Sunday, September 26, 2010
It's Sunday... and you know what that means! I'm playing in the kitchen!
Turn on the grill and get ready for a REALLY yummy lunch (or dinner)...
This is where I started... my special garlic infused olive oil, parsley and basil from my garden, an heirloom tomato, a lemon, soy sauce and a few other things...
But first let me show you some of the bounty of my garden: italian flat-leaf parsley and african blue basil.
The basil is so fancy that it deserves a fancy chiffonade...
It's so fancy we're going to make confetti out of it...
Set it aside... we'll use it later.
Next we mix together the goods that are gonna go inside the grilled portobello: cheese, tomato, black pepper and some of that yummy oil.
Prep that portobello...
Take out the stem, scoop out the gills and clean it up...
And then it gets some great flavor ...
To the grill we go (or, in this case, the panini pan... the most versatile tool in my kitchen)...
Stem side down to start with... then give her a flip... and fill her up...
Sprinkle with basil and cover for the last couple of minutes grilling. This will help the cheese melt faster and partly steam the tomatoes... mmm...
Serving it up with bread is a must... because the mushroom will leave behind some amazing juices that you'll want to sop up. Just trust me on this one...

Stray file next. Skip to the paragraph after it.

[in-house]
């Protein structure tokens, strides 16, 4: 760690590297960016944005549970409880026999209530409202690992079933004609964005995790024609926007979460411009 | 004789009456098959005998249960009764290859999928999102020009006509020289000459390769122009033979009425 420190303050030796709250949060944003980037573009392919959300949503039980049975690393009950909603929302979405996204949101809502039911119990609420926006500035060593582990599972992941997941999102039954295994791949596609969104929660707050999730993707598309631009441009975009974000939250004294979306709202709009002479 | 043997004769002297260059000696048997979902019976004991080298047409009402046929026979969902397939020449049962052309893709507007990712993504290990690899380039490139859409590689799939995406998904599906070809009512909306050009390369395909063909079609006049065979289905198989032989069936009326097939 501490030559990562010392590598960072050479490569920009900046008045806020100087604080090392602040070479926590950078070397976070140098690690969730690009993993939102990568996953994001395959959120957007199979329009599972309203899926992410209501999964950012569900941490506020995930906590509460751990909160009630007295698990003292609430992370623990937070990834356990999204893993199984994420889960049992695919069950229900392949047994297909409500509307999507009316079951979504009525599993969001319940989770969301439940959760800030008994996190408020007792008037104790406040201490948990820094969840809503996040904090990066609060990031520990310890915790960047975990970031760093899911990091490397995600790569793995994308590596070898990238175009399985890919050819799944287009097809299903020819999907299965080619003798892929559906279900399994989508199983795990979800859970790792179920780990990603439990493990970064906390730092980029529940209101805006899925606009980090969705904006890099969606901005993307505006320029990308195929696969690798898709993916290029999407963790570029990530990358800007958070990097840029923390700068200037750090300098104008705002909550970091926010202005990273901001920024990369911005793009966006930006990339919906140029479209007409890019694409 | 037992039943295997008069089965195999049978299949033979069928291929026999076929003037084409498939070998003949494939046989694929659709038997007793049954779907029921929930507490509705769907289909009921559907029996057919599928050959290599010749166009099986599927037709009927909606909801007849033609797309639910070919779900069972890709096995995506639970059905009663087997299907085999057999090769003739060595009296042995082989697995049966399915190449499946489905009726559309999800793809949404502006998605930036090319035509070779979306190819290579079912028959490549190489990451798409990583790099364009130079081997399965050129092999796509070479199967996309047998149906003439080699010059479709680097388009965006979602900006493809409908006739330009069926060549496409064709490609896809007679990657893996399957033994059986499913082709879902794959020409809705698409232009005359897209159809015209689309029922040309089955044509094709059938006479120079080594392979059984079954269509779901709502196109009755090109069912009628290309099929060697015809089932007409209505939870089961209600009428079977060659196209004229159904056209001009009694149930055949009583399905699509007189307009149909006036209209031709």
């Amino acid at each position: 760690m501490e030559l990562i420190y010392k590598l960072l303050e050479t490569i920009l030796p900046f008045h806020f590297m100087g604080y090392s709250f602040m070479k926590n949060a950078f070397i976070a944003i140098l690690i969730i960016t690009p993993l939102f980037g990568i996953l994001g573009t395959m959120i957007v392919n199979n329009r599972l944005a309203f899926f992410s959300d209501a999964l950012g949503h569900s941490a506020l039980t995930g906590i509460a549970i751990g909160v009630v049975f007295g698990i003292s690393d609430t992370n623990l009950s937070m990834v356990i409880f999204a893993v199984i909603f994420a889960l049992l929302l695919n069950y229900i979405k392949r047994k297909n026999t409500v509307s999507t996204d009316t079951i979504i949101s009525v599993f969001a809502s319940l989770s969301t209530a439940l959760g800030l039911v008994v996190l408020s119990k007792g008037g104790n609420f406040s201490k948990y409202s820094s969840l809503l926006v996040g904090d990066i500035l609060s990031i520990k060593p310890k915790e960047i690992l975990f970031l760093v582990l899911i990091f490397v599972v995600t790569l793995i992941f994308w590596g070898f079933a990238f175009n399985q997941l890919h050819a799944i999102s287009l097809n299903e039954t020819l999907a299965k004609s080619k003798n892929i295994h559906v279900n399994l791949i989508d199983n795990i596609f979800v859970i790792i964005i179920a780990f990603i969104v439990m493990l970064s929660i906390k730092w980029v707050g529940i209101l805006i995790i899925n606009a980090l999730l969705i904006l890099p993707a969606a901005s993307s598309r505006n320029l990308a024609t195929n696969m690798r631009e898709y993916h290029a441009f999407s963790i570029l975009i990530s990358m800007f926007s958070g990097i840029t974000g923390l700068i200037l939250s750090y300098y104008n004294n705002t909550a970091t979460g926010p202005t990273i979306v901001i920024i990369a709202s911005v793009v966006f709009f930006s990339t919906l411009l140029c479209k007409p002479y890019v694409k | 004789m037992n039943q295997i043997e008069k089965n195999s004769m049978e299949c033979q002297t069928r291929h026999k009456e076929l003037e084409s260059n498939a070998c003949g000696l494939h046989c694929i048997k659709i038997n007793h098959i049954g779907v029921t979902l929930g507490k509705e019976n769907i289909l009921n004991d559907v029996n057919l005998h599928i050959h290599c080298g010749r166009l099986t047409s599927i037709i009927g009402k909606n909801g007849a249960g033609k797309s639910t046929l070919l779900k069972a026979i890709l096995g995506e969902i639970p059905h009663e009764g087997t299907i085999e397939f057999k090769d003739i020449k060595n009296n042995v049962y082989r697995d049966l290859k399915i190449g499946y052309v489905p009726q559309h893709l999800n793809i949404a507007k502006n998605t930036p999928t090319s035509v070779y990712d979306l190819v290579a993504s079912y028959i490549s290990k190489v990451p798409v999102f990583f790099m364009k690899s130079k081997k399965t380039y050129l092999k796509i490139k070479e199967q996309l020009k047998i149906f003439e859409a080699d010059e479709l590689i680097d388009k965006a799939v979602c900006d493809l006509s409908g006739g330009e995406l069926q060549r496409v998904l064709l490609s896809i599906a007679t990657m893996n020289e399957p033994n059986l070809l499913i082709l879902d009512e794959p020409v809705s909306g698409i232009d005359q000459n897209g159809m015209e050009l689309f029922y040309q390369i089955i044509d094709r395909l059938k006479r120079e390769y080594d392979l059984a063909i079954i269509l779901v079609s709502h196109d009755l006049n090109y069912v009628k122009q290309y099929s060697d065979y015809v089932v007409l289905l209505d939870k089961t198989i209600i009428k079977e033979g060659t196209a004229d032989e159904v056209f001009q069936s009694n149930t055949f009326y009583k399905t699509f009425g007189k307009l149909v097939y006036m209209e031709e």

But trust me soon... because you want to make one within the week. Especially while the GOOD tomatoes are still in season.
Grilled Stuffed Portobello
Recipe courtesy Lori Tisdale
2 portobello mushrooms
1 medium heirloom tomato, diced
1 cup mozzarella cheese, shredded
1 teaspoon garlic-infused olive oil
1 teaspoon soy sauce
¼ teaspoon black pepper
½ teaspoon kosher salt
1 tablespoon Juice from one lemon
Fresh parsley, chiffonade
Fresh basil, chiffonade
Prepare the grill. Combine cheese, tomatoes, black pepper and ½ teaspoon of oil. Remove stems and gills from inside of Portobello. Mix together soy sauce, other ½ teaspoon of olive oil and juice from one lemon. Brush both sides of Portobello with soy mixture. Place Portobello on hot grill, stem side down. Grill for 3 to 5 minutes and turn over. Once turned over, fill each Portobello with tomato and cheese mixture. Sprinkle basil on top. Cover with domed lid and allow to cook for another 3 – 5 minutes. After cooking, sprinkle with parsley. Serve with bread, to sop up the juices that run off the Portobello.